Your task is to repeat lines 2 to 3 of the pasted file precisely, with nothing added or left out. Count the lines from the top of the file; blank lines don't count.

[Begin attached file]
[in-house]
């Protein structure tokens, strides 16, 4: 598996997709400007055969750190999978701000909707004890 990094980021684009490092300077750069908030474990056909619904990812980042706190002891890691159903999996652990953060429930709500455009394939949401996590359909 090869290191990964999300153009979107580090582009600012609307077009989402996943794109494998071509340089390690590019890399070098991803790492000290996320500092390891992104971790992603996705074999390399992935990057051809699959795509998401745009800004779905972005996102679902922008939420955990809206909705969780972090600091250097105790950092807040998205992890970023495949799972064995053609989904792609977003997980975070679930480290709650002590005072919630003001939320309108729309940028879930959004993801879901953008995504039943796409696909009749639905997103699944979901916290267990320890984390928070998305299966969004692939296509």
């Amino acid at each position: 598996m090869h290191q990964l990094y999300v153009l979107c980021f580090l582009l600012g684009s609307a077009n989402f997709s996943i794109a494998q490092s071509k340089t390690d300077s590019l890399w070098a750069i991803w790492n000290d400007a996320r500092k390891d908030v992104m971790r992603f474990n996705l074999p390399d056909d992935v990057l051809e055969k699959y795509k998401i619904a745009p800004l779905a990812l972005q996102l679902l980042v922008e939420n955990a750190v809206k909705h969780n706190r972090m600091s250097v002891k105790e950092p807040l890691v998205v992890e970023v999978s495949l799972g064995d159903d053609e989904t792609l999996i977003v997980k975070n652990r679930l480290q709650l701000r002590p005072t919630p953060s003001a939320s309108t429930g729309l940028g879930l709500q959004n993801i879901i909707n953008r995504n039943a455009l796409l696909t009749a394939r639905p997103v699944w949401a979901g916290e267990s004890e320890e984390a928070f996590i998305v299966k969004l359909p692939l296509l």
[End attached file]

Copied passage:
């Protein structure tokens, strides 16, 4: 598996997709400007055969750190999978701000909707004890 990094980021684009490092300077750069908030474990056909619904990812980042706190002891890691159903999996652990953060429930709500455009394939949401996590359909 090869290191990964999300153009979107580090582009600012609307077009989402996943794109494998071509340089390690590019890399070098991803790492000290996320500092390891992104971790992603996705074999390399992935990057051809699959795509998401745009800004779905972005996102679902922008939420955990809206909705969780972090600091250097105790950092807040998205992890970023495949799972064995053609989904792609977003997980975070679930480290709650002590005072919630003001939320309108729309940028879930959004993801879901953008995504039943796409696909009749639905997103699944979901916290267990320890984390928070998305299966969004692939296509």
């Amino acid at each position: 598996m090869h290191q990964l990094y999300v153009l979107c980021f580090l582009l600012g684009s609307a077009n989402f997709s996943i794109a494998q490092s071509k340089t390690d300077s590019l890399w070098a750069i991803w790492n000290d400007a996320r500092k390891d908030v992104m971790r992603f474990n996705l074999p390399d056909d992935v990057l051809e055969k699959y795509k998401i619904a745009p800004l779905a990812l972005q996102l679902l980042v922008e939420n955990a750190v809206k909705h969780n706190r972090m600091s250097v002891k105790e950092p807040l890691v998205v992890e970023v999978s495949l799972g064995d159903d053609e989904t792609l999996i977003v997980k975070n652990r679930l480290q709650l701000r002590p005072t919630p953060s003001a939320s309108t429930g729309l940028g879930l709500q959004n993801i879901i909707n953008r995504n039943a455009l796409l696909t009749a394939r639905p997103v699944w949401a979901g916290e267990s004890e320890e984390a928070f996590i998305v299966k969004l359909p692939l296509l």